Leveraging Best Practices of Distance Learning
We’re taking a look at the methodology of those who eat, sleep and breathe online learning delivery models and consider how we, as Higher Ed Summit 2020 attendees and presenters, can make the most out of this new virtual format.
As our community collectively heaves a sigh of resignation that the Higher Ed Summit 2020 will be moved online, we feel it’s worth acknowledging that higher education is uniquely positioned to draw from our own industry best practices when redesigning the Summit as an engaging and collaborative remote event.
In the past two weeks, we have seen education institutions leverage online platforms, such as Zoom, to rapidly adapt to the need to close on-campus operations. Many have speculated this crisis might provide an opportunity to assess whether a digital delivery model is viable for more long-term approaches.
While these wonderful technologies have allowed schools to shift courses online to finish the term, it’s important to understand that these quick fixes are not analogous to thoughtfully designing a learning experience designed with the delivery method in mind. For example, your chemistry lab curriculum will have to be drastically rethought for a digital platform.
Teaching well online requires a much more intentional arc of planning and learning around design and pedagogy.
—Penelope Moon, Director Online Learning Strategy, University of Washington
As the Higher Ed Summit 2020 is reimagined as a virtual event, it provides the perfect opportunity to acknowledge some intentional design best practices, developed by educators who work to support online learning models.
For Higher Ed Summit 2020 Presenters:
Be Conscious of Digital Divides
To meaningfully take part in a digital learning experience, a necessary prerequisite is access. Whether that be in the form of high-speed internet or digital literacy, barriers that prevent a diverse audience from uniformly consuming content should be a top priority. Salesforce already does a great job posting recordings after a live session. As we rethink our presentations, let’s consider how our messaging might translate to ADA compliance and varying levels of technical literacy. Do you have a ton of small text on a slide? Does the colour palette meet WCAG Guidelines of text and background contrast ratios? For more inspiration from our academic community, check out ADA Compliance for Online Course Design.
A powerful aspect of the Higher Ed Summit is the built-in opportunity to engage with one another around the topics presented. How many times have we continued to build on an exciting presentation by sticking around and chatting with the person next to us or the presenters themselves? That collaboration and diversity of creative thought breeds innovation, and in a remote format, we need to manufacture the connections that would have taken place organically. One idea is for there to be a breakout session post-presentation so that participants can plan to “bump into” one another and keep the ideas flowing. We have yet to see if the new virtual Summit will provide room for this, regardless, presenters can share their social media handles to allow participants to connect with them for follow-up chats.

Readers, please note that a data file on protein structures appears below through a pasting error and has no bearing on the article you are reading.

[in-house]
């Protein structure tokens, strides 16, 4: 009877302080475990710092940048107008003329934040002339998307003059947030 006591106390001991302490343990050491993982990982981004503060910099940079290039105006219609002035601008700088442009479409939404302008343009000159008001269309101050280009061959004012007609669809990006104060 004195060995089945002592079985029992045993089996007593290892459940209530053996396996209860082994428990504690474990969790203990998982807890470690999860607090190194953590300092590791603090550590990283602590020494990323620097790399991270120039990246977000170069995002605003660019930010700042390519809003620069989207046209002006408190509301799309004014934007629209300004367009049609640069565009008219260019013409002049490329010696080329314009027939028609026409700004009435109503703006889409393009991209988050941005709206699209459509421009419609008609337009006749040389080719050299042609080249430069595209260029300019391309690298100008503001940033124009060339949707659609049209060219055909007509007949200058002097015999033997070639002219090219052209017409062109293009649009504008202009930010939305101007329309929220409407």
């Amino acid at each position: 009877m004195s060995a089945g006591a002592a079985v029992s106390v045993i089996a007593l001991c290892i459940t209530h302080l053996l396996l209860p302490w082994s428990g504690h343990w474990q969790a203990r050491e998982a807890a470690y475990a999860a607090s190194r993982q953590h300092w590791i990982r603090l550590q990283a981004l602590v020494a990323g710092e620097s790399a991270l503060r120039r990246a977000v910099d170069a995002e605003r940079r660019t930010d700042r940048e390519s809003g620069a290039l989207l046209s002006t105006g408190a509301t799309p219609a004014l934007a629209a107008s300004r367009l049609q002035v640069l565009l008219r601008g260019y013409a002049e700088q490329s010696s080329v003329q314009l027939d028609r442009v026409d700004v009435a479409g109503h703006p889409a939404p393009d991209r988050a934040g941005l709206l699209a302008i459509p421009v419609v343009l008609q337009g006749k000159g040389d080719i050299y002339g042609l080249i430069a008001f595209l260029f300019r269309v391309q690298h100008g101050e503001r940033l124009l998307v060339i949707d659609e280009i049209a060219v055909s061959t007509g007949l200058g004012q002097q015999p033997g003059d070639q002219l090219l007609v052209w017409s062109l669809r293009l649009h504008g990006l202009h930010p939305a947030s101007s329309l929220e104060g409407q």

Get the Audience Engaged
Like the experience of physically sitting in your seat in a classroom, the conference atmosphere is often enough to keep participants focused for the duration of the session. And the Salesforce event planning machine does an amazing job making the in-person conference fun and engaging. Move from the classroom or conference center to your home environment, and now you have competition for your attention that you didn’t have before. To keep learners engaged, Andrew Salcido and Jessica Cole of ASU remind educators and presenters to prompt questions. You might even consider designating a few people to get the conversation going.
For Higher Ed Summit 2020 Attendees:
Dedicate Your Time
Who hasn’t taken a “critical” call in a quiet hallway of the conference center in between sessions? While they temporarily distract you from the conference, merely being in the conference center keeps your mind focused on why you’re there. It’s similar to a student within the classroom setting. When you step through the door, your brain says, “I’m here to learn for the next hour and a half.” If we remove ourselves from the conference center or the classroom we don’t have those same cues, and we’re more likely to engage in context switching, ping-ponging from learning to doing. To make the most of the remote Summit, we recommend blocking your calendar the same way you would if you were in Indy.
In lieu of hallway chats post-session, take the initiative to reach out to other attendees on common topics. Think of it as the equivalent to a student work session. Utilize the chat functionality in the conference call application to coordinate with others with a shared interest, then grab 20 minutes. Yes, it takes some additional coordination, but it will help you to find even more value post-session.
This is an unprecedented time, for not only higher education institutions, but the whole world. We’re fortunate, as a cloud technology company, that we’re well equipped to continue working from the comfort of home, without any major disruption to our project work. We’re getting creative, looking for new ways to lend a helping hand and perhaps alleviate some of your pain points. If there is any way that we can help, please don’t hesitate to get in touch.
Uncertain times, not uncertain strategy.
Let’s talk it out – together we can create a solution. At this time of uncertainty, we’re doing everything we can to lean in and support you.